The first time my daughter Abby, then 6, asked if she could help shovel snow, I was thrilled. Not for the reasons you might expect. I figured her enthusiasm would wane once she saw the untouched white blanket that was our front yard. I knew the allure of building a snowman would trump our shoveling duties.
Still, I looked forward to sharing one of my secret pleasures of wintertime – clearing the driveway. It's true: I enjoy shoveling snow (just don't tell my husband).
While my neighbors might break out their blowers and finish the work in half the time it takes me, I enjoy the methodical task of going back and forth on the pavement and creating piles of snow on either side, watching my breath make wisps into the chilly air and, most important, downing hot chocolate inside once I'm done. And I wanted to pass along my love of shoveling to my daughter.
So just how do you teach an excited 6-year-old to use a shovel without getting yourself whacked with snow – or worse, the shovel – in the process? I've learned a few tricks, and while my now-9-year-old is no pro, she seems to enjoy shoveling almost as much as I do.
A shovel of one's own
Your child should have her own shovel. Don't expect to be sharing yours. Look for smaller-sized shovels or light, plastic ones at the store that are easier for your child to handle. Make sure you purchase a well-built, sturdy shovel for yourself – preferably with a non-stick blade on the end.
Stretch it out
You've probably already heard that you should do a few warm-up exercises before you go out to shovel – after all, lifting heaps of snow is strenuous exercise. So touch your toes and do a few side bends and twists before heading out. Not only will you be better prepared for shoveling, but your child will also have fun exercising with mom or dad.
Go in layers
Even if the temperature barely hovers around 30 degrees (or less!), you're going to get warm after a few minutes shoveling – so too will your child. While it's fine to shed the bulky jacket, have a warm, long-sleeved shirt or sweater underneath. Concentrate your thicker garments on areas where you'll get the most cold: your feet, ears, neck and, most important, your hands. Invest in waterproof gloves for both you and your child.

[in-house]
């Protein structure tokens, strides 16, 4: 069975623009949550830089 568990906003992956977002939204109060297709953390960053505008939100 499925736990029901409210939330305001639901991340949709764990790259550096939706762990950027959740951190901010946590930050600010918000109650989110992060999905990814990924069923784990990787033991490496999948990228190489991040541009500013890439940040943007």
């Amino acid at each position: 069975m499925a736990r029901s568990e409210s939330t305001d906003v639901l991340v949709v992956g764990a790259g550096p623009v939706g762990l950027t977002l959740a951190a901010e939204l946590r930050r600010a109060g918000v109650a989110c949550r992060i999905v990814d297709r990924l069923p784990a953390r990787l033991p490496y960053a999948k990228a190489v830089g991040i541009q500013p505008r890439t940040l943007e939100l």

Push; don't lift
Now, you're ready for shoveling! The proper way to remove snow (so that your back isn't sore for a week afterward) is to push it from one side to another – not to lift each heap. If your child is anything like mine, she'll probably immediately start dipping her shovel into the snow then hurling it over her shoulder. If she does that too long, she's going to lose interest quickly because her arms and back will get tired fast.
Help her understand that it's easier to push the snow to the side with the shovel. Ask her to let you handle any heavy lifting. And when you do lift, set a good example by bending at your knees – instead of at the waist.
Break it up
Shoveling is tedious, so take breaks after every 15 minutes or so and enjoy the snow. Try making a snow angel or two, or have a snowball fight (just explain that faces are off-limits!).
Give out assignments
If you tend to be a snow-shoveling perfectionist (and you know who you are), you have a certain method for clearing your driveway. You might always shovel from the top of the drive down or perhaps, like me, favor diagonal lines. Instead of trying to integrate your child's beginner efforts into your own carefully laid plans, let him have his own area. Have him work on clearing the sidewalk or front walk while you work nearby. Chances are if he feels ownership over an area, he'll work harder to do his part.
Let 'em play
So your child is ready to move on to building his fort after 10 (or five) minutes of helping you shovel. That's OK. It's more important for him to enjoy the experience than to expertly clear the driveway or walkway. He'll be more likely to keep up the activity later. But whatever you do, don't forget to celebrate your efforts afterwards with a couple cups of hot cocoa!